Epilepsy Site Hacked With Seizure Images
Computer attacks typically don't inflict physical pain on their victims.
But in a rare example of an attack apparently motivated by malice rather than money, hackers recently bombarded the Epilepsy Foundation's Web site with hundreds of pictures and links to pages with rapidly flashing images.
The breach triggered severe migraines and near-seizure reactions in some site visitors who viewed the images. People with photosensitive epilepsy can get seizures when they're exposed to flickering images, a response also caused by some video games and cartoons.
The attack happened when hackers exploited a security hole in the foundation's publishing software that allowed them to quickly make numerous posts and overwhelm the site's support forums.
Within the hackers' posts were small flashing pictures and links - masquerading as helpful - to pages that exploded with kaleidoscopic images pulsating with different colors.
"They were out to create seizures," said Ken Lowenberg, senior director of Web and print publishing for the foundation.
He said legitimate users are no longer able to post animated images to the support forum or create direct links to other sites, and it is now moderated around the clock. He said the FBI is investigating the breach.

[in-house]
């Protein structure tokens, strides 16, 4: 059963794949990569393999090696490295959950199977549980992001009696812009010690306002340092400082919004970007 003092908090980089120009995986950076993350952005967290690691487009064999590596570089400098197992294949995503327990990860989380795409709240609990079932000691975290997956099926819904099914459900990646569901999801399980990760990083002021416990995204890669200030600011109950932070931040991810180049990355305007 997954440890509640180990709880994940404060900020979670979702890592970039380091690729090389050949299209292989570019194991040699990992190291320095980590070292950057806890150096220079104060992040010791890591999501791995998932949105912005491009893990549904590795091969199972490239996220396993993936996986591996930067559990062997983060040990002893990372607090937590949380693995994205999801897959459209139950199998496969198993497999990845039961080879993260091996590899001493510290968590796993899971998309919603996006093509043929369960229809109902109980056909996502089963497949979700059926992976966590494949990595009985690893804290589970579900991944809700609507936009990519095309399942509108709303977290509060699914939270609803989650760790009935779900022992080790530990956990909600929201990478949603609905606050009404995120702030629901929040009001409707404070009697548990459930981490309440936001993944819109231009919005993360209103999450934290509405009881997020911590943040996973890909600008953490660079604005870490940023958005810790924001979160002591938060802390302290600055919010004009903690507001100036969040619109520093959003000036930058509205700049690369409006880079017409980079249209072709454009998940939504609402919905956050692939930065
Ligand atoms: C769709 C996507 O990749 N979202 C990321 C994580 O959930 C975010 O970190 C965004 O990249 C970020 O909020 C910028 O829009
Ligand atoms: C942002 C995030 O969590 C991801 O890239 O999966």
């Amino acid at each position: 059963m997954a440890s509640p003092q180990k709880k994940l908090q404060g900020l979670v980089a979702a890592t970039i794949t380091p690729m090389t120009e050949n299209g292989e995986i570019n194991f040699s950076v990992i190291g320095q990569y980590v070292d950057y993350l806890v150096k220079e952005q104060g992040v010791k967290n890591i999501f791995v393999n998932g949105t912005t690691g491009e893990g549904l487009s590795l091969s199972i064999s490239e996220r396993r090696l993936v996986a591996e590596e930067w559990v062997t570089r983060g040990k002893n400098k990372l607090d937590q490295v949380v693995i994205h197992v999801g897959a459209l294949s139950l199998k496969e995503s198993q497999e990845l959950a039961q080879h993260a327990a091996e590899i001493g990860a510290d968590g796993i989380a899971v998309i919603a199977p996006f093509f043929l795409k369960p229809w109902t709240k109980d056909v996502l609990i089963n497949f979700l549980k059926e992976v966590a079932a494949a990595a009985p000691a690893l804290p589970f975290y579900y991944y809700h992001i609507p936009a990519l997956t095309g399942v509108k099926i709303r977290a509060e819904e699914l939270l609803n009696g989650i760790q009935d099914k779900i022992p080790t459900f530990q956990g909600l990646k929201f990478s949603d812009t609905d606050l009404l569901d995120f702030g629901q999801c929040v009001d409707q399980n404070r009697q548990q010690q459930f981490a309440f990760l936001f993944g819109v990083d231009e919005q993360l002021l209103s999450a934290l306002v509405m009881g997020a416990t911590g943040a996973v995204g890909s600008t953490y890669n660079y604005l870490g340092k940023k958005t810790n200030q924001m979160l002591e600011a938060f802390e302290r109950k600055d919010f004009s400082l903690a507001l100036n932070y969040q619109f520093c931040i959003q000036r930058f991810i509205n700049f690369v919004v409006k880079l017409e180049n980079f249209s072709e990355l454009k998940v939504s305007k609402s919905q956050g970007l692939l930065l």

Security experts said the attack highlights the dangers of Web sites giving visitors great freedom to post content to different parts of the site.
In another recent attack, hackers exploited a simple coding vulnerability in Sen. Barack Obama's Web site to redirect users visiting the community blogs section to Sen. Hillary Rodham Clinton's official campaign site.
The hackers who infiltrated the Epilepsy Foundation's site didn't appear to care about profit. The harmful pages didn't appear to try to push down code that would allow the hacker to gain control of the victims' computers, for instance.
"I count this in the same category of teenagers who think it's funny to put a cat in a bag and throw it over a clothesline - they don't realize how cruel it is," said Paul Ferguson, a security researcher at antivirus software maker Trend Micro Inc. "It was an opportunity waiting to happen for some mean-spirited kid."
In a similar attack this year, a piece of malicious code was released that disabled software that reads text aloud from a computer screen for blind and visually impaired people. That attack appeared to have been designed to cripple the computers of people using illegal copies of the software, researchers said.
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